Send to

Choose Destination
Nat Mater. 2009 Jun;8(6):471-5. doi: 10.1038/nmat2443. Epub 2009 May 3.

Similarities between structural distortions under pressure and chemical doping in superconducting BaFe2As2.


The discovery of a new family of high-T(C) materials, the iron arsenides (FeAs), has led to a resurgence of interest in superconductivity. Several important traits of these materials are now apparent: for example, layers of iron tetrahedrally coordinated by arsenic are crucial structural ingredients. It is also now well established that the parent non-superconducting phases are itinerant magnets, and that superconductivity can be induced by either chemical substitution or application of pressure, in sharp contrast to the cuprate family of materials. The structure and properties of chemically substituted samples are known to be intimately linked; however, remarkably little is known about this relationship when high pressure is used to induce superconductivity in undoped compounds. Here we show that the key structural features in BaFe2As2, namely suppression of the tetragonal-to-orthorhombic phase transition and reduction in the As-Fe-As bond angle and Fe-Fe distance, show the same behaviour under pressure as found in chemically substituted samples. Using experimentally derived structural data, we show that the electronic structure evolves similarly in both cases. These results suggest that modification of the Fermi surface by structural distortions is more important than charge doping for inducing superconductivity in BaFe2As2.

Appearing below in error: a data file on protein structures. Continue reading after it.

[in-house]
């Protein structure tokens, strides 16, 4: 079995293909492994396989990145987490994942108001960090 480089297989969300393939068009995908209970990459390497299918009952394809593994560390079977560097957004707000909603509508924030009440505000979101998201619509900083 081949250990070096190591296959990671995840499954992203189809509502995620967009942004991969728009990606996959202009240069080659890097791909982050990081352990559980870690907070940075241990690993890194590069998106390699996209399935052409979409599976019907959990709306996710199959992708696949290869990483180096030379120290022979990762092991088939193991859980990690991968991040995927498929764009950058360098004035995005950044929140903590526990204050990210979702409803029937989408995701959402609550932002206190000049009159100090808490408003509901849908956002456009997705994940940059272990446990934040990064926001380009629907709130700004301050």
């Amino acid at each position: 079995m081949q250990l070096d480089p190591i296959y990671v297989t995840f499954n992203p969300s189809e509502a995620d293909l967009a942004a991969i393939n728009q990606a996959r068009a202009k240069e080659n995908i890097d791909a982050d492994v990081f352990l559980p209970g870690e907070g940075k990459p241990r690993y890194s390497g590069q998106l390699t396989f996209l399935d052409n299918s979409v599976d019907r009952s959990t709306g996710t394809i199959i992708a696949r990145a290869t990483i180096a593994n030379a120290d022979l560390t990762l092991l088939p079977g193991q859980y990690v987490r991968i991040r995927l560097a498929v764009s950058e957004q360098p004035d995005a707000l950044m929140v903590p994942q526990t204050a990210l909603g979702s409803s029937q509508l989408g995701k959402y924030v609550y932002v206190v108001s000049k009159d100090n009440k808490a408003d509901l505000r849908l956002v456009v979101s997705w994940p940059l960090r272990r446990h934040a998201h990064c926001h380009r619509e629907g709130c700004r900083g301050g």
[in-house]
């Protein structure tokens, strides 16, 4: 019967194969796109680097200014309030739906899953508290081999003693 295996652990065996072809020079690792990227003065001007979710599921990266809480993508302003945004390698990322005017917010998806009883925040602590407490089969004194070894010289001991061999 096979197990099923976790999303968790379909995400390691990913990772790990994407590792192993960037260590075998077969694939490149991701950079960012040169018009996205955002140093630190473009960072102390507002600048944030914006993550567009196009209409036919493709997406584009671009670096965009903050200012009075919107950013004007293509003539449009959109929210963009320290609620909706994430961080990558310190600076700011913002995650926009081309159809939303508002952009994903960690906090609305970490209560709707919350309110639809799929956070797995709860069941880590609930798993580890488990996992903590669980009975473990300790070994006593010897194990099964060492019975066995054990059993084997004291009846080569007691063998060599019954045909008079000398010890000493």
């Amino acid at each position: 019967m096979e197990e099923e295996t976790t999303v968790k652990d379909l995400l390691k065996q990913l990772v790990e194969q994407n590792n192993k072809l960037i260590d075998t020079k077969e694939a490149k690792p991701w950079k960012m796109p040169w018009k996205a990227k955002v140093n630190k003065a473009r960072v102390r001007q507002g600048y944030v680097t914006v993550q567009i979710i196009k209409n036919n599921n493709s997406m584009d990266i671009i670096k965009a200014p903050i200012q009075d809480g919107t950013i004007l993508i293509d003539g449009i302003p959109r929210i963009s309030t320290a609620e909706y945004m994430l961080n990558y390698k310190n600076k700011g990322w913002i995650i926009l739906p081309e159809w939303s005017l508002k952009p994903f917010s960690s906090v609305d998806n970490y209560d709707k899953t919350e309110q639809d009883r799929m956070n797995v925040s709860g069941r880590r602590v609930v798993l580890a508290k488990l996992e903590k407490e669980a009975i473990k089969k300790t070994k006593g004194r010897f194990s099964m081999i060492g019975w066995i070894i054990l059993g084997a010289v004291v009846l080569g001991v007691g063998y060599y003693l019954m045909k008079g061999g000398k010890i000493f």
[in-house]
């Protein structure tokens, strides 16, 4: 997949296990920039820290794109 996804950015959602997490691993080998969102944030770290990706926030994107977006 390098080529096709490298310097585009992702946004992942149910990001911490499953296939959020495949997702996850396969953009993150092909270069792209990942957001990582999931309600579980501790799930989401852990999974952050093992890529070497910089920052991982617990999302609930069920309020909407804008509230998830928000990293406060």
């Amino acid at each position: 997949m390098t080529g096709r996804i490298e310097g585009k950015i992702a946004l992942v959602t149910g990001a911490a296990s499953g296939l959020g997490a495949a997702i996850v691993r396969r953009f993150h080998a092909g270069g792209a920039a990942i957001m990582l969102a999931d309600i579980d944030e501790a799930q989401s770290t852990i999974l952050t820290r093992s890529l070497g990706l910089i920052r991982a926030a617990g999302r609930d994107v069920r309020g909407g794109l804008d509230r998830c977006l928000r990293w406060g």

Supplemental Content

Full text links

Icon for Nature Publishing Group
Loading ...
Support Center